Empower the Haitian People to Build a Stronger Haiti

The international community should focus on empowering the people of Haiti as rights-holders.  It should require a high degree of active, free, and meaningful participation, in project development, implementation, and monitoring, from the entire spectrum of Haitian society, including local communities, civil society and community-based organizations, rural populations, internally displaced people, and women.  Participation will enable Haitians to directly engage in the rebuilding and development of their country and ensure assistance responds to their needs.

The Donor Conference should guarantee that assistance projects will:

  • Be Haitian-led and community-based at every stage of the process, including through the United Nations clusters.  The bulk of the work—and salaries—should go to Haitians.
  • Prioritize the rights of the poorest and most vulnerable groups, including women, children, the disabled, the elderly, and internally displaced persons.
  • Provide, where non-Haitian leadership is absolutely necessary, positions for Haitians and invest in training to develop national capacity to perform those functions.


Strengthen the Haitian Government’s Capacity to Guarantee Human Rights

All international actors should focus on strengthening Haiti with a government that has the resources it needs to guarantee human rights to all Haitian people.  Donor states, NGOs, and the United Nations should partner with Haitian government ministries to fortify and expand a public infrastructure that ultimately belongs to the Haitian people.  At every stage of assistance, donor efforts should be coordinated by and with the government of Haiti.

At the conference, the international community should commit to:

  • Work directly with the Government of Haiti to identify needs and to develop, implement, and monitor programs to sustainably provide basic public services, including education and public health, water, and sanitation services.
  • Provide, to the fullest possible extent, assistance in the form of budgetary support to the Government of Haiti.
  • Encourage all non-governmental organizations operating in Haiti to coordinate with the Government of Haiti and other agencies.


Make Assistance Accountable and Transparent to the People of Haiti

To ensure accountability to the Haitian people, the international community should commit to transparency at the international and local levels and to redress for problems with assistance.  Information on all phases of developing and implementing a rescue, recovery, and rebuilding strategy should be made accessible to Haitians from all sectors of society.  Progress and obstacles alike should be made public.  A complaints system should be put in place to ensure that when things go wrong or human rights are violated, redress is available, no matter the identity of the perpetrator.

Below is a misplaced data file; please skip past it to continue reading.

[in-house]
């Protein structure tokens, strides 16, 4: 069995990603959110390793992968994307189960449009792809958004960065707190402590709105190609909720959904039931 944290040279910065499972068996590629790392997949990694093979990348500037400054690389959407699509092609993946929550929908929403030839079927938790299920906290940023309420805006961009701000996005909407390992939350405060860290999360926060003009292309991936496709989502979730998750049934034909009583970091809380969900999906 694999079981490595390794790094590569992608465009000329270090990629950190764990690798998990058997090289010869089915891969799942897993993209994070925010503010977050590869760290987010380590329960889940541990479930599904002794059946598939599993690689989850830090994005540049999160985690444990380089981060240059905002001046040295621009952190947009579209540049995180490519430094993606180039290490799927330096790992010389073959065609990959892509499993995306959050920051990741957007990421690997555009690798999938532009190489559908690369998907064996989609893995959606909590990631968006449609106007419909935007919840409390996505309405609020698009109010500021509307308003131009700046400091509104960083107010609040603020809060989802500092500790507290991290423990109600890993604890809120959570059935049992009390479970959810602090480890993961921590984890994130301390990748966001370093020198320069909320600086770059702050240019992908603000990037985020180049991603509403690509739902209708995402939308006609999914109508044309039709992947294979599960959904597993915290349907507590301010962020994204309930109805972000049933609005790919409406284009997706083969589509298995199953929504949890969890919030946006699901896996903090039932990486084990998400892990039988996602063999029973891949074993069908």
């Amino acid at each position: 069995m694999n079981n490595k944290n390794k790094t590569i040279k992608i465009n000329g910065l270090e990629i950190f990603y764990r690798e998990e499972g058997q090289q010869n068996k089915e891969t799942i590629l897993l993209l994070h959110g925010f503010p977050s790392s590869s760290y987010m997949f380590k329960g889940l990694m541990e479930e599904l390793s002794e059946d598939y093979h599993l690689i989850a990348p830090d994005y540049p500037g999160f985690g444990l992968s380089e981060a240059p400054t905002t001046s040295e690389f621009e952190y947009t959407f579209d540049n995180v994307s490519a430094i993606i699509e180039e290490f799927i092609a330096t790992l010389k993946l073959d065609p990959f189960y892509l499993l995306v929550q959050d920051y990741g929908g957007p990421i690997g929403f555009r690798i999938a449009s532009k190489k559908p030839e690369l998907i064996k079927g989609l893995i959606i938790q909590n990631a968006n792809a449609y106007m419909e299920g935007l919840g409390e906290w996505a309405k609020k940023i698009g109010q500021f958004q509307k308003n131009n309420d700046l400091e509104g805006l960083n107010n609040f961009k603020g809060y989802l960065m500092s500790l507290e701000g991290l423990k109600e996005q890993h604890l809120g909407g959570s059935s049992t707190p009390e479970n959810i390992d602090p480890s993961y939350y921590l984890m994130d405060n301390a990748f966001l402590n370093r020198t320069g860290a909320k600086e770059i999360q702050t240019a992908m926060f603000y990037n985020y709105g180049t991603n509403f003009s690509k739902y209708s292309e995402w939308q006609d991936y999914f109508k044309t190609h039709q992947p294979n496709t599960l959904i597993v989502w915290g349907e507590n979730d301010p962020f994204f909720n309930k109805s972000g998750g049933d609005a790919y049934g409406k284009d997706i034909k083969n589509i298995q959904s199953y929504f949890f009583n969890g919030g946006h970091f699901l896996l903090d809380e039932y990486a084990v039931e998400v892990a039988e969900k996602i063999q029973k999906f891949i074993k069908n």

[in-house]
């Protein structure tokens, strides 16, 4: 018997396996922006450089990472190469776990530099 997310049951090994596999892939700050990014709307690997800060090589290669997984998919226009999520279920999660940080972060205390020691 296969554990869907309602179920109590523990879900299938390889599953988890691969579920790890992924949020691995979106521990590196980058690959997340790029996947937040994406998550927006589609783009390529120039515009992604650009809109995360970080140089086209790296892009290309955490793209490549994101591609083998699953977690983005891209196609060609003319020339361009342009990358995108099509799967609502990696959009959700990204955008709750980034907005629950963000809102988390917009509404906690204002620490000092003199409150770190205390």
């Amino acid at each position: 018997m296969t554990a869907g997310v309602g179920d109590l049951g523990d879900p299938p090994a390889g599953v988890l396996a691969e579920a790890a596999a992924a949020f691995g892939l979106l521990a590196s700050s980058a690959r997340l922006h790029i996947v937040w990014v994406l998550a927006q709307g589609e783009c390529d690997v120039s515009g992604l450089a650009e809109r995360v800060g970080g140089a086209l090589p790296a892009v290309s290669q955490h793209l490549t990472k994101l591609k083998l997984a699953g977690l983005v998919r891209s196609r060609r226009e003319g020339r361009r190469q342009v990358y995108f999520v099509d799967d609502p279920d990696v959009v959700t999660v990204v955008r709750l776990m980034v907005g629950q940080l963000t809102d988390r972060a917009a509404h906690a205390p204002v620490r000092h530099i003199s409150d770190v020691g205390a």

With this in mind, the donors at the Conference should commit to:

  • Fund a mechanism, established together with the Government of Haiti, to: (1) deliver information about assistance projects to the Haitian people; (2) measure, monitor, and make public the outcomes of assistance projects at the community level; (3) provide a mechanism for Haitians to register complaints about problems with project implementation.  This mechanism should be administered by the Government of Haiti in partnership with civil society and community-based groups.
  • Comply with the International Aid Transparency Initiative and Paris and Accra principles for all assistance to Haiti.
  • Coordinate all assistance through a Multi-Donor Fund that incorporates the Government of Haiti and representatives of Haitian civil society and community-based organizations as voting members of the governing committee.
  • Create a public web-based database, through a Multi-Donor Fund, to report and track donor pledges, disbursed funds, recipients, sector areas, expected outcomes, and project status.
  • Report publicly and regularly on disbursement of funds and progress and problems with project implementation in a manner accessible to the Haitian people.


Ultimately, all international assistance should aim to provide concrete, durable improvements in the lives of the Haitian people and for human rights in Haiti.  Donors should take this opportunity to implement aid in a rights-based way to substantially better the human rights situation in Haiti.  International donors should ensure their partner non-profit organizations also follow this framework, incorporating human rights principles into projects and coordinating assistance efforts.

For a list of attendees and signatures please click here.